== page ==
In Re Air Crash Disaster Near New Orleans, Louisiana on July9, 1982.arthur Tudela, Plaintiff-appellee, Cross-appellant, v. Pan American World Airways, Inc., United States Aviationunderwriters, Incorporated, the Boeing Company Andfederal Aviation Administration,defendants-appellants, Cross-appellees, 764 F.2d 1082 (5th Cir. 1985)

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US Court of Appeals for the Fifth Circuit - 764 F.2d 1082 (5th Cir. 1985) June 26, 1985

Deutsch, Kerrigan & Stiles, Francis G. Weller, Darrell K. Cherry, New Orleans, La., for defendants-appellants, cross-appellees.

Mopeik & Cerullo, Norman Mopsik, Thomas Cerullo, New Orleans, La., for plaintiff-appellee, cross-appellant.

Appeals from the United States District Court for the Eastern District of Louisiana.

Before WISDOM, TATE and DAVIS, Circuit Judges.

DAVIS, Circuit Judge:


This appeal presents another claim arising from the crash of Pan American World Airways flight 759 in Kenner, Louisiana, on July 9, 1982. This case presents only one question of any note--whether Louisiana law permits a plaintiff to recover for mental trauma caused by exposure to the results of a defendant's negligence, when the plaintiff has suffered no physical injury or property damage and was in no physical danger. For the reasons discussed below, we conclude that it does not.

Arthur Tudela owned a home in the 1600 block of Hudson Street in Kenner, the block in which flight 759 crashed. At the time of the crash, Tudela and his family were in their automobile about three blocks from the crash site. Observing smoke in the area, Tudela made his way toward his home on foot. He found his home undamaged, but along the way observed the general devastation wrought by the crash. He remained in the area for some time assisting in rescue efforts.

For several weeks following the crash, Mr. Tudela experienced a great deal of anxiety, primarily related to the dire consequences to himself and his family which might have ensued from the crash. He also had nightmares concerning the crash, and experienced visual "flashbacks" of his experiences while serving in Vietnam. Mr. Tudela consulted a psychiatrist, who reported that these mental disturbances were symptoms of a post-traumatic stress disorder directly caused by the crash. According to the psychiatrist, Tudela's experiences in the immediate aftermath of the crash had caused previously dormant memories from his Vietnam service to resurface. Tudela also asserts that in making his way to his home he aggravated a pre-existing back injury, which caused him additional injury and pain.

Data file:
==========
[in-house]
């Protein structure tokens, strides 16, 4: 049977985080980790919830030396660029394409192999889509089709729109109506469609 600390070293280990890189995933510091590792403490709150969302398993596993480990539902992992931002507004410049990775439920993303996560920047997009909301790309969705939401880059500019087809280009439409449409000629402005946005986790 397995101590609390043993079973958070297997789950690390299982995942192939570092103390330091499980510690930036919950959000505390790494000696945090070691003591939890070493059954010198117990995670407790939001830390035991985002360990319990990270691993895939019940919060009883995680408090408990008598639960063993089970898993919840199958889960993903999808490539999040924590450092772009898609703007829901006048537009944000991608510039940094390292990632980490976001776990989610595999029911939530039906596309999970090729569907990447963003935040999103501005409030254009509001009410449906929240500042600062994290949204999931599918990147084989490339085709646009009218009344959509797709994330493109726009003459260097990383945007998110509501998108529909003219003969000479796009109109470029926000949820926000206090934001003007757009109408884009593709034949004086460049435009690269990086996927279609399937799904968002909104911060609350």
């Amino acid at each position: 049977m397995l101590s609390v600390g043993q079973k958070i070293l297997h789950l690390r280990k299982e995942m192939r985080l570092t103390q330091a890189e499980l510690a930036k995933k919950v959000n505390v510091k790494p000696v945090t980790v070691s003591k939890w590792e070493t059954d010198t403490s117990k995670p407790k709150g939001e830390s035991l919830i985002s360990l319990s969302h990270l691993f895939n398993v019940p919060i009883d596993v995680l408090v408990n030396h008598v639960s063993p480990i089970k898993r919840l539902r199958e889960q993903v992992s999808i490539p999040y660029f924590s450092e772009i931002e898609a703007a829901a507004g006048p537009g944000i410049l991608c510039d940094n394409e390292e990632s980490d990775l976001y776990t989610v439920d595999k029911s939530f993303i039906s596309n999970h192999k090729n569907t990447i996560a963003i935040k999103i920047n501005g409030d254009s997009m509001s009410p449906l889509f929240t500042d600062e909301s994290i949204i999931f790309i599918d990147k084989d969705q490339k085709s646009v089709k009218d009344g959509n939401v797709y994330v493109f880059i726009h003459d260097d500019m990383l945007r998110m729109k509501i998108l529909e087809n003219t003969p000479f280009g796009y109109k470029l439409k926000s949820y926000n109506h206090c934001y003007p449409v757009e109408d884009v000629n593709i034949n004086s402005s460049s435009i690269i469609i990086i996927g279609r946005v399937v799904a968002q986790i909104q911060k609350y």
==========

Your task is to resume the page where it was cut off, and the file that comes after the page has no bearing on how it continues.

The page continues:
In this suit against Pan Am, Tudela sought damages for the following items: 1) property damage; 2) past and future mental pain and suffering; 3) past and future physical pain and suffering; 4) past and future medical expenses of a psychiatric nature; 5) past and future medical expenses for physical injury; 6) past loss of income; 7) future loss of income. A jury awarded Tudela $2,500 for past and future mental pain and suffering and $1,000 for past and future medical expenses of a psychiatric nature, but awarded no damages for the remaining claims. Tudela moved for a new trial; Pan Am moved for judgment notwithstanding the verdict on the pain and suffering and medical expenses awards. Both motions were denied.

In this appeal, Pan Am argues that as a matter of Louisiana law Tudela is not entitled to the verdicts which he received. In a cross appeal, Tudela urges that the verdicts for mental suffering and medical expenses are inadequate, the verdicts on the other items of damages are clearly wrong, and that newly discovered evidence requires that he be granted a new trial.